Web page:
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Why investigative local journalism needs your support

Traditional local news is in decline. People power is the way to dig into the stories that really matter.

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With a nervous sigh of relief, we pressed publish. Six months of digging, talking to nervous sources, and responding to legal threats from expensive lawyers, the Cable finally published our investigation into problems at the Priory Hospital Bristol, the city’s biggest private psychiatric hospital.

We had revealed the closure of two wards for children, struggles to retain and recruit qualified staff, and a gaping hole left in local services. This story mattered, not least because of the harrowing details of self-harm from young people in distress. Despite the millions of pounds of NHS money, some patients and hospital staff felt they’d been failed. 

Our story went out on BBC radio and TV. Afterwards, more people came forward to share their experiences. MPs commented on the impact on local services. Councillors and campaigners committed to monitoring the issue and holding local services to account. Thanks to the scrutiny of local bed supply, after the closure of the two Priory wards, we now know that a similar local NHS unit has reopened after refurbishment with more beds. 

Unshackled by the need to get clicks, I was given license to become an expert and dig deeper into the world of private mental health services. The six months it took to get this story right was made possible by the Cable’s model – supported by 2,600+ members who value investigative local journalism in the public interest. 

But investigations can go even deeper and take even longer. As long as five years. The Cable’s first ever investigation into working conditions in the catering sector led to an important tip off  about the famous Lopresti ice cream business in the city. After speaking to current and former workers and going undercover, what Cable reporters found was so shocking that they handed it over to the police. 

Salvatore Lopresti, the subject of our investigation, was later charged with Modern Slavery – only escaping a criminal trial for health reasons – and banned by the judge from running a business in future. As reporting restrictions were finally lifted, we revealed there were men living like slaves under Salvatore Lopresti’s control, and a trail of workers and tenants exploited by the Lopresti ice cream and property business. 

It took years to bring this award-winning investigation to light. The traditional business model for local news is failing, and with it investigative local journalism. In the era of free online news, people don’t pay for journalism in the same way. When newspapers have to churn out content to bring in enough cash from online advertising, reporters aren’t going to be given the time to dig into the stories that really matter.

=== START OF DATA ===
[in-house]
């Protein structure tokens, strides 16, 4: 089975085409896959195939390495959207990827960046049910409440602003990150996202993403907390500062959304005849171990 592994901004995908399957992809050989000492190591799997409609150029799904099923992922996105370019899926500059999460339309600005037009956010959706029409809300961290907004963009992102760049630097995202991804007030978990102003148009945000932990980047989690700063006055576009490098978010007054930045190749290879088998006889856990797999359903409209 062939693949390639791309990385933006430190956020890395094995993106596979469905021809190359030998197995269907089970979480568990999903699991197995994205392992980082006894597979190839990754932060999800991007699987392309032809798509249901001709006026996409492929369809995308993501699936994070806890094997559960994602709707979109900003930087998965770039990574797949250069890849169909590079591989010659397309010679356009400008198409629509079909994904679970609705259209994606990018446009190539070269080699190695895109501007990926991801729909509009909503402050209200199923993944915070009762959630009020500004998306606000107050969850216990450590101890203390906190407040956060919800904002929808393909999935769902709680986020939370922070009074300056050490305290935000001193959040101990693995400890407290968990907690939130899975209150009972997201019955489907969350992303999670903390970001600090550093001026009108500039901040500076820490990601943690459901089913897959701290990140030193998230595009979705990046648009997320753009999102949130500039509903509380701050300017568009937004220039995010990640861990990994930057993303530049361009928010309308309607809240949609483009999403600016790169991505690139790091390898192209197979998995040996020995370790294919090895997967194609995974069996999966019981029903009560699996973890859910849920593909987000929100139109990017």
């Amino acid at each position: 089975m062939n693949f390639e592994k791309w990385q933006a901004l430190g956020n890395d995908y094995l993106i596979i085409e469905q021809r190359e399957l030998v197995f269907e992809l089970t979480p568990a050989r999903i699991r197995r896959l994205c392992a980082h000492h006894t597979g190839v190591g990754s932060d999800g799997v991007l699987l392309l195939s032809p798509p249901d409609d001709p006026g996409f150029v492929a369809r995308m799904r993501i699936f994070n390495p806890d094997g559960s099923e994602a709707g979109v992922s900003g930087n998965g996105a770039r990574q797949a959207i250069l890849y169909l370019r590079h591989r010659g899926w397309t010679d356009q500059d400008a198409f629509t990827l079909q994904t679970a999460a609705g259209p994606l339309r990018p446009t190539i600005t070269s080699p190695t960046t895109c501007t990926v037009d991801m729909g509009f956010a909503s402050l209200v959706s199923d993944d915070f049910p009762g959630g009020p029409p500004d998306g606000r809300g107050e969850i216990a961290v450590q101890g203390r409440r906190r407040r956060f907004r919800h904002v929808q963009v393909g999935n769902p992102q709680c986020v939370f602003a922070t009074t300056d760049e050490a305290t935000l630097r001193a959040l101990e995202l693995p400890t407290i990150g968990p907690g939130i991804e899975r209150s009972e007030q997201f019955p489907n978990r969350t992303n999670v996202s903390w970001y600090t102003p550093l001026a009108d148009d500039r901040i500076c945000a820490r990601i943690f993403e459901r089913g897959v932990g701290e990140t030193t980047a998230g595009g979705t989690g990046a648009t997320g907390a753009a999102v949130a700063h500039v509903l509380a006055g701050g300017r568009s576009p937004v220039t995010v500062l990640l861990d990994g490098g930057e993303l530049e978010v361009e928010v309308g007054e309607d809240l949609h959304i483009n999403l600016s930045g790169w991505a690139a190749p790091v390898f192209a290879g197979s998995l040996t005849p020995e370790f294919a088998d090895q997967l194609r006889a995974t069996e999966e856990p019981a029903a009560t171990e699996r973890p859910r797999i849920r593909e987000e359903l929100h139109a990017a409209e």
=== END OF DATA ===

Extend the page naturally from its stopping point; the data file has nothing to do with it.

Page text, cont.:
That’s why the Cable is different. We know that it’s essential to dedicate time and resources into investigative local reporting. This year, we have uncovered details of what happened at the Avonmouth explosion that left four dead, allegations of sexual assault against a mayoral candidate, and how Kill the Bill protesters being slapped with the charge of riot is really rare in recent British history. 

This is all part of a strong tradition of investigative reporting at the Cable. Over the years, we unmasked the head of a local organised crime boss who left local people living in fear, we revealed how the police were using controversial surveillance gear to track thousands of mobile phones in a large area, and how isolation was being used in schools across the city. 

These stories took hundreds of hours of work – talking to sources and sifting through reams of documents. It’s difficult, time-consuming and risky, but when done right can root out injustice and change things for the better. 

We’ve prioritised investigative reporting since the beginning, when we were run by a team of volunteers. Now we have a small team of journalists who can dig deeper into stories. But there are still so many issues that aren’t getting enough scrutiny.  

Reaching our goal of 3,000 members will secure our investigative reporting into the longer term. With your support, we can shine a light on what’s really going on in the city — from City Hall to social care, from environment to education.

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